Joe Biden: Mr. Malarkey
On Thursday night, Paul Ryan showed up to debate Joe. Smiley Joe. Laughing Joe. Subdued Joe. Heartfelt Joe … and many others.
For the most part, though, a smug Vice President Joe Biden, using a contemptuous tone and a smirk, attempted to deflect Ryan’s attacks on the administration’s economic record as “malarkey.” Ryan, conceding that Barack Obama had inherited a deep recession, argued that the administration had given us the weakest economic bounce-back in American history.
“This is not what a real recovery looks like,” Ryan said.
Since Ryan’s strength is fiscal policy, however, a debate concentrated on foreign policy put him at somewhat of a disadvantage. And moderator Martha Raddatz, ABC’s chief international correspondent, did little to blunt Biden’s most effective debate weapon: incessantly interrupting Ryan.
Stylistically speaking, the vice president – between dismissive laughter and head shaking – made broad emotional and sometimes personal appeals to the middle class. A senator since 1973, Biden played the man of the people, attempted to portray Mitt Romney as an uncaring plutocrat, out of touch with the average American.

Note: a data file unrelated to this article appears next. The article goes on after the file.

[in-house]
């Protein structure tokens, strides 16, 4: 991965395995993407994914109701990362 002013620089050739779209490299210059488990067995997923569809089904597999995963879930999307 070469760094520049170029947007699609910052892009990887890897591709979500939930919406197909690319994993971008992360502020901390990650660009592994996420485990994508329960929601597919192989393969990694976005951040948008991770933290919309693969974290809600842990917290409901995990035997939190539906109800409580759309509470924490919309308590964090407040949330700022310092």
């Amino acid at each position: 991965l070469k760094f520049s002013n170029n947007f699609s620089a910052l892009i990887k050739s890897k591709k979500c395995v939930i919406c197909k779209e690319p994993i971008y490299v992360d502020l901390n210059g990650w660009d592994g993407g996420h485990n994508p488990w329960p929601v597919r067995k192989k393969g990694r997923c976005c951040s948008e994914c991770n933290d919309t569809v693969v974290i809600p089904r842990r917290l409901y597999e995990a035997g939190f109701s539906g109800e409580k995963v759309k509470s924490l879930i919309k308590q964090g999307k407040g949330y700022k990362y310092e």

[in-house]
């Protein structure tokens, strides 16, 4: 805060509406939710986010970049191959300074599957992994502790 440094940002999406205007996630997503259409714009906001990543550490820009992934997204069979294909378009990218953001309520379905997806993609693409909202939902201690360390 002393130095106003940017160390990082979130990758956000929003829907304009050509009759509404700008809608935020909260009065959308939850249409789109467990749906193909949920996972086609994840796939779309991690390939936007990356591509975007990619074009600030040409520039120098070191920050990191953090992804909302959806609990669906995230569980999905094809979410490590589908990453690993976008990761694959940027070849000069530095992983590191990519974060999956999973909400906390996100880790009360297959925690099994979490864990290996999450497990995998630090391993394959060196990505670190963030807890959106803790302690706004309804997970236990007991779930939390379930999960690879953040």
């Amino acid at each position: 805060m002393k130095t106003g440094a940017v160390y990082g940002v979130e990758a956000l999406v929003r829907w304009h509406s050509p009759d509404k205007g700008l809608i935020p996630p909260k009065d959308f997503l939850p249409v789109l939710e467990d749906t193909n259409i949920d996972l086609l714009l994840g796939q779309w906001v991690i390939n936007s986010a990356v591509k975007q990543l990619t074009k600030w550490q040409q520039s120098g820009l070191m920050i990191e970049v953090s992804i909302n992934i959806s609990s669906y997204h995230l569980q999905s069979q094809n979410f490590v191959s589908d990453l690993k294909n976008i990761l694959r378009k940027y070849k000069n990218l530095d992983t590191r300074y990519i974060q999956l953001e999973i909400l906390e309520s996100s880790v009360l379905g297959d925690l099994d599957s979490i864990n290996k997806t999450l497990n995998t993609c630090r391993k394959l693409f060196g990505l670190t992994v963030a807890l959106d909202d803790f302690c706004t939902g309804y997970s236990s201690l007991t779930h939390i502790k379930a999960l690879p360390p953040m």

The vice president was less effective on facts, however. He continually swatted away claims that small business would be hit by President Obama’s tax hikes, even though an Internal Revenue Service recently found that Bush-era tax rates would mean around 1 million companies would be hit with new taxes.
“There aren’t enough rich people and small businesses to tax to pay for all their spending,” Mr. Ryan said, attacking the central promise of a second term – tax hikes. “Watch out middle class, the tax bill is coming to you.”
Biden also claimed falsely asserted that the Obama Administration had not raised taxes on the middle class, when in fact there are over a dozen middle class hike in Obamacare alone.
Relying on a single left-wing study, Biden continued to make the Obama campaign’s case that Romney’s tax reform plan was mathematically impossible, despite the fact that other studies find that it’s feasible. And Ryan laid out the job numbers in proper perspective – as stagnant.
The Wisconsin Republican was most effective when stringing together the impressively long list of the administration’s broken promises on the economy – the failure to cut the deficit in half and the failure to bring unemployment to under 6 percent were the most notable. Ryan pointed out that 15 percent of Americans live in poverty and 23 million Americans struggling for jobs. Biden argued that the Obama Administration would continue focus on leveling the playing field.
It seems unlikely that a vice presidential debate will move the needle in either direction, but it’s a good preview of what’s in store down the stretch — emotion vs. reason.
Bonus video: Smirky Joe: